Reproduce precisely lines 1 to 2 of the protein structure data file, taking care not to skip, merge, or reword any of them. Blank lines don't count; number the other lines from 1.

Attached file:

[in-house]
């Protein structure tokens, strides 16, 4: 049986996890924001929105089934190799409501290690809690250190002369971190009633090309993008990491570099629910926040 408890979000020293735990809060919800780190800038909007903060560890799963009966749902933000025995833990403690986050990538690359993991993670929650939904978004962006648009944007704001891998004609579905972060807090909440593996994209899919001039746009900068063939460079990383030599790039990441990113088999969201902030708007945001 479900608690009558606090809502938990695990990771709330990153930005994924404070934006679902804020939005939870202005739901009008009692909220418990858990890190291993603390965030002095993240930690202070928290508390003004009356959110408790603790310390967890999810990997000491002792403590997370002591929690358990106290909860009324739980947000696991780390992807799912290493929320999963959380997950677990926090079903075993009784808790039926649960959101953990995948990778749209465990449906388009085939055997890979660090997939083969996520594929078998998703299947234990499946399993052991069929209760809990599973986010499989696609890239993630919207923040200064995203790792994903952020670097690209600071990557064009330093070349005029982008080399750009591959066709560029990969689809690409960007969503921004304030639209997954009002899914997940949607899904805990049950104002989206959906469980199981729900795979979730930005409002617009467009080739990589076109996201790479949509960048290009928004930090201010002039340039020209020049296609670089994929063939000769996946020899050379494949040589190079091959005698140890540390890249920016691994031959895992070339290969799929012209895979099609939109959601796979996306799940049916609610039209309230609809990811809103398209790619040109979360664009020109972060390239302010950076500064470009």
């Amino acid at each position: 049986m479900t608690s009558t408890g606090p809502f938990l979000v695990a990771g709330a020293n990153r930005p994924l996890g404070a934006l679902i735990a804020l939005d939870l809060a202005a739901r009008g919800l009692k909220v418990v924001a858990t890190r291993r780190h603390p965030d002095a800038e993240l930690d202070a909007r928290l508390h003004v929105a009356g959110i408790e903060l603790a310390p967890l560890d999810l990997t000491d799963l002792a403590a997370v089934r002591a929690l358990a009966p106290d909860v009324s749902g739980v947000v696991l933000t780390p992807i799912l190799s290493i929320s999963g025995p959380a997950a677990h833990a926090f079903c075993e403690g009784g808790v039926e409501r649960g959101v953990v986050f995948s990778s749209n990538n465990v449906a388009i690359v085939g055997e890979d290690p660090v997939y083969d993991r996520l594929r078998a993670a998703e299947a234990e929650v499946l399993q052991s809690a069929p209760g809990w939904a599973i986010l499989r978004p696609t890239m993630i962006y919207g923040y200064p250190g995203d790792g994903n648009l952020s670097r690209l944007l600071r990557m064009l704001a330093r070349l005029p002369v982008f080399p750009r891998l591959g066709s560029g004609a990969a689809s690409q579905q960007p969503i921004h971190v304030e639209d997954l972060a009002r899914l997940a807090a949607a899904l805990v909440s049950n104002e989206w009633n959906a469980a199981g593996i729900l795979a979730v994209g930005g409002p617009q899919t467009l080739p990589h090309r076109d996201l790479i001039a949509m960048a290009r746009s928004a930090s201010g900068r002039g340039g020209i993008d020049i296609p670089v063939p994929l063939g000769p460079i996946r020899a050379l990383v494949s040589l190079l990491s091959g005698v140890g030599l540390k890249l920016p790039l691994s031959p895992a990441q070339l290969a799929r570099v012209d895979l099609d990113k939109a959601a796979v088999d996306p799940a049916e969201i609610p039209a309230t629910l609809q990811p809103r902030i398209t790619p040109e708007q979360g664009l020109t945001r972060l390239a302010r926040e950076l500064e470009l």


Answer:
[in-house]
């Protein structure tokens, strides 16, 4: 049986996890924001929105089934190799409501290690809690250190002369971190009633090309993008990491570099629910926040 408890979000020293735990809060919800780190800038909007903060560890799963009966749902933000025995833990403690986050990538690359993991993670929650939904978004962006648009944007704001891998004609579905972060807090909440593996994209899919001039746009900068063939460079990383030599790039990441990113088999969201902030708007945001 479900608690009558606090809502938990695990990771709330990153930005994924404070934006679902804020939005939870202005739901009008009692909220418990858990890190291993603390965030002095993240930690202070928290508390003004009356959110408790603790310390967890999810990997000491002792403590997370002591929690358990106290909860009324739980947000696991780390992807799912290493929320999963959380997950677990926090079903075993009784808790039926649960959101953990995948990778749209465990449906388009085939055997890979660090997939083969996520594929078998998703299947234990499946399993052991069929209760809990599973986010499989696609890239993630919207923040200064995203790792994903952020670097690209600071990557064009330093070349005029982008080399750009591959066709560029990969689809690409960007969503921004304030639209997954009002899914997940949607899904805990049950104002989206959906469980199981729900795979979730930005409002617009467009080739990589076109996201790479949509960048290009928004930090201010002039340039020209020049296609670089994929063939000769996946020899050379494949040589190079091959005698140890540390890249920016691994031959895992070339290969799929012209895979099609939109959601796979996306799940049916609610039209309230609809990811809103398209790619040109979360664009020109972060390239302010950076500064470009």